RALEIGH — The ACLU of North Carolina has warned Johnston County, Wake County and Raleigh that new rules restricting panhandling may be unconstitutional and has asked them to repeal the restrictions or face possible lawsuits.
The letters from the American Civil Liberties Union went out Tuesday as the Johnston County Commissioners considered an ordinance that would have required $20, a background check and a state-issued photo ID for a monthly panhandling permit, all measures the ACLU called unlawful curbs on free speech.
"There's an argument that the least among us, those who have been hit hardest and are really down on their luck, need the most protection under the Constitution," said Katy Parker, ACLU legal director.
She argued that the three sets of rules appear to outlaw panhandling rather than regulate it. Panhandlers rarely possess photo ID, a requirement for the permits in Raleigh, Wake County and Johnston County, she said.
Under Wake County's recent rules, the permits must be renewed weekly, which Parker called too heavy a burden for activity protected by the First Amendment.
Also, she said, Wake County's ordinances appear tailored only for people begging on the street for themselves rather than those seeking money for charities - a move that creates equal protection problems.
Parker invited anyone arrested under the ordinances to contact the ACLU for legal advice.
"What's happening here is the city of Raleigh, Wake County and Johnston County want to deny panhandlers the ability to do what they have a constitutional right to do."
Johnston County Commissioners passed their panhandling rules in a 6-1 vote Tuesday night, scaling back the restrictions in response to the ACLU's complaint. Johnston will still require would-be beggars to show a photo ID and pass a background check. But they dropped a requirement that panhandlers renew their permit and pay a $20 fee each month.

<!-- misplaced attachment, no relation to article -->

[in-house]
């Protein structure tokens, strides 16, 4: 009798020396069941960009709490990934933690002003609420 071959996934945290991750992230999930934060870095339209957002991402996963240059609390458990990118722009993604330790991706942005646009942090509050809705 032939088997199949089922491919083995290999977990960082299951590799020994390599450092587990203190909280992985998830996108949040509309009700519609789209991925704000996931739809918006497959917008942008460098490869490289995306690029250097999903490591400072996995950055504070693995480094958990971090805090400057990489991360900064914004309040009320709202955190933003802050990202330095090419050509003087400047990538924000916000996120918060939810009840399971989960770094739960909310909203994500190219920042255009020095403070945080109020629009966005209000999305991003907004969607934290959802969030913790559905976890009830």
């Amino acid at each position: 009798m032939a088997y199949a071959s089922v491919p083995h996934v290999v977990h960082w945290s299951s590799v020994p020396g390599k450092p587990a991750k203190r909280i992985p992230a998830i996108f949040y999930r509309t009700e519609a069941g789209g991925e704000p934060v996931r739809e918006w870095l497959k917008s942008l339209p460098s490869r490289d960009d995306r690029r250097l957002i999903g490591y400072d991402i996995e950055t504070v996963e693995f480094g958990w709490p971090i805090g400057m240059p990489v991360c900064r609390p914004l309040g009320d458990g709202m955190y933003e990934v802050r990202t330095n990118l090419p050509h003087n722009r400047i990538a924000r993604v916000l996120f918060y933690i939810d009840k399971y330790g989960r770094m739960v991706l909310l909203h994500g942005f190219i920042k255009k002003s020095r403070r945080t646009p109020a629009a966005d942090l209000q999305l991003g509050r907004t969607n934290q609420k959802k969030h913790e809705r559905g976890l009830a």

"I see those two things as the red flags," county attorney David Mills said.
Johnston's rules will go into effect Jan. 15 and will apply to unincorporated areas of the county.
Last week, Raleigh police arrested eight people for begging without a permit, pushing the number of panhandling citations city police have issued this year to more than 400. One person has been charged with the violation three times since July, and she told a Wake County magistrate that she was begging for money for her dying sister.
A Raleigh police spokeswoman said police were not targeting panhandlers but were enforcing the law. Public safety concerns, including beggars blocking rights of way, are chief among reasons for enforcing the ordinance. In Wake County, commissioners sought to keep beggars off dangerous roadsides and medians.
Both Raleigh and Wake County's permits are free, though Raleigh's is good for a year; Wake County's permits are good for a week.
Staff writer Colin Campbell contributed.